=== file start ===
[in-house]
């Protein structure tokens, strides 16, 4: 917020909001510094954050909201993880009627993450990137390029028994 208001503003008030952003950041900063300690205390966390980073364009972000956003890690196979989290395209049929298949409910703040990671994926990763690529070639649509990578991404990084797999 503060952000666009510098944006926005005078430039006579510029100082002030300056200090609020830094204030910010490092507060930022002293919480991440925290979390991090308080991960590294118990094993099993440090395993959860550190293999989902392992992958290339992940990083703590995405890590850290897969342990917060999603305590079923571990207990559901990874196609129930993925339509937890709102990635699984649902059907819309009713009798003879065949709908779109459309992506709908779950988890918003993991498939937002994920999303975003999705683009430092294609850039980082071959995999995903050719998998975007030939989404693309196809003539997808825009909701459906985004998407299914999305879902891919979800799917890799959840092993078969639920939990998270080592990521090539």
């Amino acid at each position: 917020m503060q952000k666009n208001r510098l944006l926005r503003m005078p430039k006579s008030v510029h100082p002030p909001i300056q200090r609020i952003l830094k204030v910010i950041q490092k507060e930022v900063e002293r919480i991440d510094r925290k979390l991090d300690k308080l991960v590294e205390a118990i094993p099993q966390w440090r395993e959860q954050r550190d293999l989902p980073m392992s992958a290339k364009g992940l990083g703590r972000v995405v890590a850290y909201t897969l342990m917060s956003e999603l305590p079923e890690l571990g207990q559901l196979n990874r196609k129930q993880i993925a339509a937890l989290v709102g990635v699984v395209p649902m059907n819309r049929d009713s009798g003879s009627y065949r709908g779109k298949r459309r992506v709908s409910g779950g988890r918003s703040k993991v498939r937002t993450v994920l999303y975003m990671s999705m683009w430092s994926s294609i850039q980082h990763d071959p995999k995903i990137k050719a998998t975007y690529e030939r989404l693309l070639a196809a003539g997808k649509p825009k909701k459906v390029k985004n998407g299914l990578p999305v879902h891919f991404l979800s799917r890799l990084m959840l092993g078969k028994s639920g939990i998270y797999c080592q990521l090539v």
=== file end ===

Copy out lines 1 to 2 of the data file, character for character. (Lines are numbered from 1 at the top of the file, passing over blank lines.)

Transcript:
[in-house]
């Protein structure tokens, strides 16, 4: 917020909001510094954050909201993880009627993450990137390029028994 208001503003008030952003950041900063300690205390966390980073364009972000956003890690196979989290395209049929298949409910703040990671994926990763690529070639649509990578991404990084797999 503060952000666009510098944006926005005078430039006579510029100082002030300056200090609020830094204030910010490092507060930022002293919480991440925290979390991090308080991960590294118990094993099993440090395993959860550190293999989902392992992958290339992940990083703590995405890590850290897969342990917060999603305590079923571990207990559901990874196609129930993925339509937890709102990635699984649902059907819309009713009798003879065949709908779109459309992506709908779950988890918003993991498939937002994920999303975003999705683009430092294609850039980082071959995999995903050719998998975007030939989404693309196809003539997808825009909701459906985004998407299914999305879902891919979800799917890799959840092993078969639920939990998270080592990521090539």